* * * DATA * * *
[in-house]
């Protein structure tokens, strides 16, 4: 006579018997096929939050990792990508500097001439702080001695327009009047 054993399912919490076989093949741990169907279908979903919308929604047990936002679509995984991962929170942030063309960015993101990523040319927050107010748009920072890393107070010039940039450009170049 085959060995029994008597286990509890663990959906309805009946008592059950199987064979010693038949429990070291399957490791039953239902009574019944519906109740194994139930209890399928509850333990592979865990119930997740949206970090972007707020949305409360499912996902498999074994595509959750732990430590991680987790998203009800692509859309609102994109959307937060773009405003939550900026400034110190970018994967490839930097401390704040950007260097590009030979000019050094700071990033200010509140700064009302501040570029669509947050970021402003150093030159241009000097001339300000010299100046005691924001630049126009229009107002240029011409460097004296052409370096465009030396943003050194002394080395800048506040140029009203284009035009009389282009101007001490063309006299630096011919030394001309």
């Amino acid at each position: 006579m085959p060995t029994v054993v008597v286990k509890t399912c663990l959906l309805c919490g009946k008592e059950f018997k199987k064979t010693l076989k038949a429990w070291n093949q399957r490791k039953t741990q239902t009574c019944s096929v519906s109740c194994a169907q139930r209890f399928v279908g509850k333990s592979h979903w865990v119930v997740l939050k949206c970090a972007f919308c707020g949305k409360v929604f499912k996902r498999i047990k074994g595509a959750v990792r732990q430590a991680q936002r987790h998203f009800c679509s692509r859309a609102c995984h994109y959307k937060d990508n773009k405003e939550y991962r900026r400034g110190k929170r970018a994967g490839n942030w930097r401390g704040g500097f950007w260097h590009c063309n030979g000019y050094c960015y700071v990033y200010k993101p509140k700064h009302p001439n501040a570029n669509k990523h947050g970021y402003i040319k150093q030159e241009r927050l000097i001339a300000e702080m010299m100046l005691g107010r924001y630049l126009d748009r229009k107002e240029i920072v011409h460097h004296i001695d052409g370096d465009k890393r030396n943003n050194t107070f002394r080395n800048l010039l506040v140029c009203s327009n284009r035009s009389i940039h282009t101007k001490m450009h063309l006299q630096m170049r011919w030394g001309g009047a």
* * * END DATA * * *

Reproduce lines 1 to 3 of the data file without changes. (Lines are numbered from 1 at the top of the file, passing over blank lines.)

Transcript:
[in-house]
């Protein structure tokens, strides 16, 4: 006579018997096929939050990792990508500097001439702080001695327009009047 054993399912919490076989093949741990169907279908979903919308929604047990936002679509995984991962929170942030063309960015993101990523040319927050107010748009920072890393107070010039940039450009170049 085959060995029994008597286990509890663990959906309805009946008592059950199987064979010693038949429990070291399957490791039953239902009574019944519906109740194994139930209890399928509850333990592979865990119930997740949206970090972007707020949305409360499912996902498999074994595509959750732990430590991680987790998203009800692509859309609102994109959307937060773009405003939550900026400034110190970018994967490839930097401390704040950007260097590009030979000019050094700071990033200010509140700064009302501040570029669509947050970021402003150093030159241009000097001339300000010299100046005691924001630049126009229009107002240029011409460097004296052409370096465009030396943003050194002394080395800048506040140029009203284009035009009389282009101007001490063309006299630096011919030394001309």
């Amino acid at each position: 006579m085959p060995t029994v054993v008597v286990k509890t399912c663990l959906l309805c919490g009946k008592e059950f018997k199987k064979t010693l076989k038949a429990w070291n093949q399957r490791k039953t741990q239902t009574c019944s096929v519906s109740c194994a169907q139930r209890f399928v279908g509850k333990s592979h979903w865990v119930v997740l939050k949206c970090a972007f919308c707020g949305k409360v929604f499912k996902r498999i047990k074994g595509a959750v990792r732990q430590a991680q936002r987790h998203f009800c679509s692509r859309a609102c995984h994109y959307k937060d990508n773009k405003e939550y991962r900026r400034g110190k929170r970018a994967g490839n942030w930097r401390g704040g500097f950007w260097h590009c063309n030979g000019y050094c960015y700071v990033y200010k993101p509140k700064h009302p001439n501040a570029n669509k990523h947050g970021y402003i040319k150093q030159e241009r927050l000097i001339a300000e702080m010299m100046l005691g107010r924001y630049l126009d748009r229009k107002e240029i920072v011409h460097h004296i001695d052409g370096d465009k890393r030396n943003n050194t107070f002394r080395n800048l010039l506040v140029c009203s327009n284009r035009s009389i940039h282009t101007k001490m450009h063309l006299q630096m170049r011919w030394g001309g009047a």